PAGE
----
Welcome to Boy's Town

Welcome to Boy’s Town

Of course, our first stop was the Visitor’s Center.

Visitor's Center for information

Visitor’s Center for information

After talking with the helpful lady at the desk and doing our souvenir shopping, we wandered to the back of the store.   Wow!   This is the largest ball of stamps in the world.

World's largest ball of stamps!

World’s largest ball of stamps!

This is a solid ball of postage stamps, built one stamp at a time.   Most of this ball of stamps was completed years ago when collecting postage stamps was a more popular hobby.   Many of the boys and girls at Boy’s Town were stamp collectors.   They have a penny slot and a box of postage stamps.   Humans can look through the box of stamps and purchase whichever they want.   And each stamp costs one penny.   Put your penny in the slot and take a stamp.   This ball of stamps has a diameter of 32 inches and weighs 600 pounds.   There are 4,655,000 postage stamps that make up this solid ball of stamps.  Now we see the Hall of History.

Museum inside

Museum inside

The Boy’s Town Museum is in this building.   The statue of two brothers is a famous Boy’s Town Landmark.

Brothers statue

Brothers statue

The slogan, He’s not heavy, he’s my brother encourages caring for each other.  Nearby is the Garden of the Bible.

Restful garden

Restful garden

This is  very restful place.

Looks so peaceful

Looks so peaceful

Boy’s Town teaches Christianity and the Ten Commandments and The Beatitudes are carved in stone and displayed here.   The Dowd Memorial Chapel is a special place at Boy’s Town.

Dowd Memorial Chapel

Dowd Memorial Chapel

The inside of the Chapel is beautiful.

Inside Dowd Memorial Chapel

Inside Dowd Memorial Chapel

The special part, the round part to the left, holds the tomb of Rev Monsignor Edward J. Flanagan.

Tomb of Father Flanagan

Tomb of Father Flanagan

Father Flanagan was the founder of Boy’s Town.   His mission, simply stated, was to care for the boys and girls that needed to be cared for.   The children who were abandoned, unable to care for themselves, or just needed someone to care.   The monument, with the US flag honors those from Boy’s Town that gave their lives serving the United States.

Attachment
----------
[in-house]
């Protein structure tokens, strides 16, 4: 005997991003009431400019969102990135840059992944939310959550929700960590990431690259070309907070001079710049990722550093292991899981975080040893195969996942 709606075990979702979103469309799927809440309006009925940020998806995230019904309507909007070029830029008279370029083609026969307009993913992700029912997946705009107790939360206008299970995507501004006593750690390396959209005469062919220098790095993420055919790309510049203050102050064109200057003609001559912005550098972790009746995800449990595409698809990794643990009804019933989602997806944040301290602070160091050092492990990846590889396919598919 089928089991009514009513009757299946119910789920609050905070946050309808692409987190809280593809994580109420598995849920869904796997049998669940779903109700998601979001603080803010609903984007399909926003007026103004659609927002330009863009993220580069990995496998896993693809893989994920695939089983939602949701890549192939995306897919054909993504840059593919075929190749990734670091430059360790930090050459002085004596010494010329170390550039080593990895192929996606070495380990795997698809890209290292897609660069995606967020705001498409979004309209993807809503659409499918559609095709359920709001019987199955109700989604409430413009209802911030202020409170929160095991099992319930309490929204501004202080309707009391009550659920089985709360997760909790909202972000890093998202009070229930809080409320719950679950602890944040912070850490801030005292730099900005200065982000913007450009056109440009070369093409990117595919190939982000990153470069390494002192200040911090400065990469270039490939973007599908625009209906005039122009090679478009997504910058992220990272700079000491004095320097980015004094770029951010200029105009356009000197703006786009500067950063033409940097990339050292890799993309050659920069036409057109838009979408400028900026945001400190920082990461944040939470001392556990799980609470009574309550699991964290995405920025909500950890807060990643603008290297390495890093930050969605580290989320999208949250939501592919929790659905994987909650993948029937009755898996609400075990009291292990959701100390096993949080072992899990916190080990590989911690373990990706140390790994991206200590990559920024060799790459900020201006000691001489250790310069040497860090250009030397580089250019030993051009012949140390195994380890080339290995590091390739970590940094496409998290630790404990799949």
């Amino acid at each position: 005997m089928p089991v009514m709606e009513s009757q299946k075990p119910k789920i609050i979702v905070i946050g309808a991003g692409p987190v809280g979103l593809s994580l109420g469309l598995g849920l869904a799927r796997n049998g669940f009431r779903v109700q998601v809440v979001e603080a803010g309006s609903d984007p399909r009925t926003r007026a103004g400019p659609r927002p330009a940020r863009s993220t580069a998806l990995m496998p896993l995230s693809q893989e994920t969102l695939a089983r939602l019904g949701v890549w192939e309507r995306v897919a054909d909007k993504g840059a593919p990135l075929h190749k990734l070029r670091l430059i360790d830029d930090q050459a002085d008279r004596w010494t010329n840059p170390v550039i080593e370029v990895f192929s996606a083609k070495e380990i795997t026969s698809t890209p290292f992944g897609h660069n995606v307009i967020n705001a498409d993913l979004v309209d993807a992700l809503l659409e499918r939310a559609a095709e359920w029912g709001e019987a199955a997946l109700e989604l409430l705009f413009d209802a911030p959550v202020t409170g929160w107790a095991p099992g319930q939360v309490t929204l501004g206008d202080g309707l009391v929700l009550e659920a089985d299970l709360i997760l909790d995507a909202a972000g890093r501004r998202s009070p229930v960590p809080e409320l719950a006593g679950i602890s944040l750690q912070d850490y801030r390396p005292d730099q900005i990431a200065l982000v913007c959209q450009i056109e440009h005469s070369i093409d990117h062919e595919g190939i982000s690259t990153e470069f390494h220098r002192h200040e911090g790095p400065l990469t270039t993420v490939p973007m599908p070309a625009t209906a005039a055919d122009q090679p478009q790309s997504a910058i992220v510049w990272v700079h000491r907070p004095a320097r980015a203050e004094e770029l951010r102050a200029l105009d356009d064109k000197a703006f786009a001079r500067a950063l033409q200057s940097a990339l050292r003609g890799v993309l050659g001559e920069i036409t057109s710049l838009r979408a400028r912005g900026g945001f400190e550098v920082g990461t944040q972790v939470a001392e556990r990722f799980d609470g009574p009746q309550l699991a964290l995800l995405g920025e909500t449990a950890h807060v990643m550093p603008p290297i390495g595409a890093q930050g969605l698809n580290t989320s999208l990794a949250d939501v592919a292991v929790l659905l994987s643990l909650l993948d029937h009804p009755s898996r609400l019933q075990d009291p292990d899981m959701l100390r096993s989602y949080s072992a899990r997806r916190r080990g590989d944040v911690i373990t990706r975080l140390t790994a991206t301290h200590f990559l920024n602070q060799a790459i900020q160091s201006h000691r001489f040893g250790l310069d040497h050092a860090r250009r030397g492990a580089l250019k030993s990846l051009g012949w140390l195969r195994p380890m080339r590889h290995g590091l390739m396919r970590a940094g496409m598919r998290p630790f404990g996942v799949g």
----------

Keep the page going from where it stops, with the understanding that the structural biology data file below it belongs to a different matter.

Monument to Boys Town Military Heroes

Monument to Boys Town Military Heroes

Boy’s Town is a wonderful place and after visiting here, we know mom will be sending bigger checks to help them even more.   We hope you can visit here and see the amazing things that happen at Boy’s Town.

Zeb and Soapy Love The Archway

Driving through Nebraska, we stopped at The Archway, 3 miles east of Kearney.   The Archway, previously known as the Great Platte River Road Archway Monument, (sure glad they shortened that name), is an arch, or bridge, over I-80.

The Archway over I-80 in Nebraska

The Archway over I-80 in Nebraska

This is a museum featuring the westward expansion of the United States and the American people’s fascination with the car and road travel.   Before entering The Archway, we admired this buffalo, a symbol of the American West.

Large buffalo

Large buffalo

Here is a statue of the Martin Brothers.

The Martin Brothers

The Martin Brothers

This sign explains their unusual circumstances.

About the Martin Brothers

About the Martin Brothers being pinned together

We enter The Archway, purchase tickets, receive our included audio program, and ride the long escalator and we are among covered wagons heading west.

Covered wagons were hard work

Covered wagons were hard work

Soon the buffalo herds begin stampeding toward us.

A buffalo stampede

A buffalo stampede

Along the westward trail, we stop to visit some of the Forty-Niners, hoping to find gold in California.

Hoping to get rich in California

Hoping to get rich in California

Many wagons did not complete the trip west.

Disaster struck many wagons

Disaster struck many wagons

The Mormons were a little more organized.

Mormons traveled from Illinois to Utah

Mormons traveled from Illinois to Utah

Now we see a Pony Express rider.

Pony Express Rider

Pony Express Rider

He delivered news of the Civil War from the east coast to San Francisco in only 10 days.   The completion of the Transcontinental Railroad and the driving of the Golden Spike in Utah are also celebrated in The Archway.   The popularity of the personal automobile and the completion of the Lincoln Highway is shown.

The Lincoln Highway changes America

The Lincoln Highway changes America

The Lincoln Highway, or US 30 allowed Americans to drive from New York City to San Francisco.   The road trip was instantly popular.